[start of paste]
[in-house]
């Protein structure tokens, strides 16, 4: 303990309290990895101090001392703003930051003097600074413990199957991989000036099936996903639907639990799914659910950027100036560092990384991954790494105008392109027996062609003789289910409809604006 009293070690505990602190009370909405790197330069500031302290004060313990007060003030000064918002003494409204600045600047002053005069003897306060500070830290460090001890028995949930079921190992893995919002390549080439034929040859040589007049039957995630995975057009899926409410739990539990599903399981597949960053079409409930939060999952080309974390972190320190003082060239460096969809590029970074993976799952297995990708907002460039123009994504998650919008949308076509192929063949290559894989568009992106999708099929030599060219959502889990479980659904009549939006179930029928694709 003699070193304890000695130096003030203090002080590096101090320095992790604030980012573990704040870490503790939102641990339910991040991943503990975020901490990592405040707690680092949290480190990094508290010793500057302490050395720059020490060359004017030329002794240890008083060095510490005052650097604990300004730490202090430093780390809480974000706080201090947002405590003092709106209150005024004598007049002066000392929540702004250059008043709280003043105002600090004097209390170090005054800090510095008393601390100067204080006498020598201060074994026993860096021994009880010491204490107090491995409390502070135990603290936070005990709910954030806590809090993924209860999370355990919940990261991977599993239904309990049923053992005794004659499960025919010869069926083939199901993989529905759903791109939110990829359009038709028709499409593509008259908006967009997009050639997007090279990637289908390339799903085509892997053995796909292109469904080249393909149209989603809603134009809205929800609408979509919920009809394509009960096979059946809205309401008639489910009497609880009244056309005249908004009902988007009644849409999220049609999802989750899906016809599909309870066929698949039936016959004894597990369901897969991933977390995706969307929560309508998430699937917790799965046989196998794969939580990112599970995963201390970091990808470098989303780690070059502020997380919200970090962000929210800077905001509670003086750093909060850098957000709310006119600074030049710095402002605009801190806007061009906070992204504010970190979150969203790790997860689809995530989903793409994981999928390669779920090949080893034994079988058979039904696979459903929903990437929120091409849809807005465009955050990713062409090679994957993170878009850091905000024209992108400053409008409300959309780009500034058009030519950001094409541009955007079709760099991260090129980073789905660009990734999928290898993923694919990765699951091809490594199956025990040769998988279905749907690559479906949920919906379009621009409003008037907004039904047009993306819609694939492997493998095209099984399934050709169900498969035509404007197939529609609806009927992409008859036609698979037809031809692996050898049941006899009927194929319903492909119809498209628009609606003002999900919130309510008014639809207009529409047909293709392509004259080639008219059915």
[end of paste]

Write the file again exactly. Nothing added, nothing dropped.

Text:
[in-house]
């Protein structure tokens, strides 16, 4: 303990309290990895101090001392703003930051003097600074413990199957991989000036099936996903639907639990799914659910950027100036560092990384991954790494105008392109027996062609003789289910409809604006 009293070690505990602190009370909405790197330069500031302290004060313990007060003030000064918002003494409204600045600047002053005069003897306060500070830290460090001890028995949930079921190992893995919002390549080439034929040859040589007049039957995630995975057009899926409410739990539990599903399981597949960053079409409930939060999952080309974390972190320190003082060239460096969809590029970074993976799952297995990708907002460039123009994504998650919008949308076509192929063949290559894989568009992106999708099929030599060219959502889990479980659904009549939006179930029928694709 003699070193304890000695130096003030203090002080590096101090320095992790604030980012573990704040870490503790939102641990339910991040991943503990975020901490990592405040707690680092949290480190990094508290010793500057302490050395720059020490060359004017030329002794240890008083060095510490005052650097604990300004730490202090430093780390809480974000706080201090947002405590003092709106209150005024004598007049002066000392929540702004250059008043709280003043105002600090004097209390170090005054800090510095008393601390100067204080006498020598201060074994026993860096021994009880010491204490107090491995409390502070135990603290936070005990709910954030806590809090993924209860999370355990919940990261991977599993239904309990049923053992005794004659499960025919010869069926083939199901993989529905759903791109939110990829359009038709028709499409593509008259908006967009997009050639997007090279990637289908390339799903085509892997053995796909292109469904080249393909149209989603809603134009809205929800609408979509919920009809394509009960096979059946809205309401008639489910009497609880009244056309005249908004009902988007009644849409999220049609999802989750899906016809599909309870066929698949039936016959004894597990369901897969991933977390995706969307929560309508998430699937917790799965046989196998794969939580990112599970995963201390970091990808470098989303780690070059502020997380919200970090962000929210800077905001509670003086750093909060850098957000709310006119600074030049710095402002605009801190806007061009906070992204504010970190979150969203790790997860689809995530989903793409994981999928390669779920090949080893034994079988058979039904696979459903929903990437929120091409849809807005465009955050990713062409090679994957993170878009850091905000024209992108400053409008409300959309780009500034058009030519950001094409541009955007079709760099991260090129980073789905660009990734999928290898993923694919990765699951091809490594199956025990040769998988279905749907690559479906949920919906379009621009409003008037907004039904047009993306819609694939492997493998095209099984399934050709169900498969035509404007197939529609609806009927992409008859036609698979037809031809692996050898049941006899009927194929319903492909119809498209628009609606003002999900919130309510008014639809207009529409047909293709392509004259080639008219059915």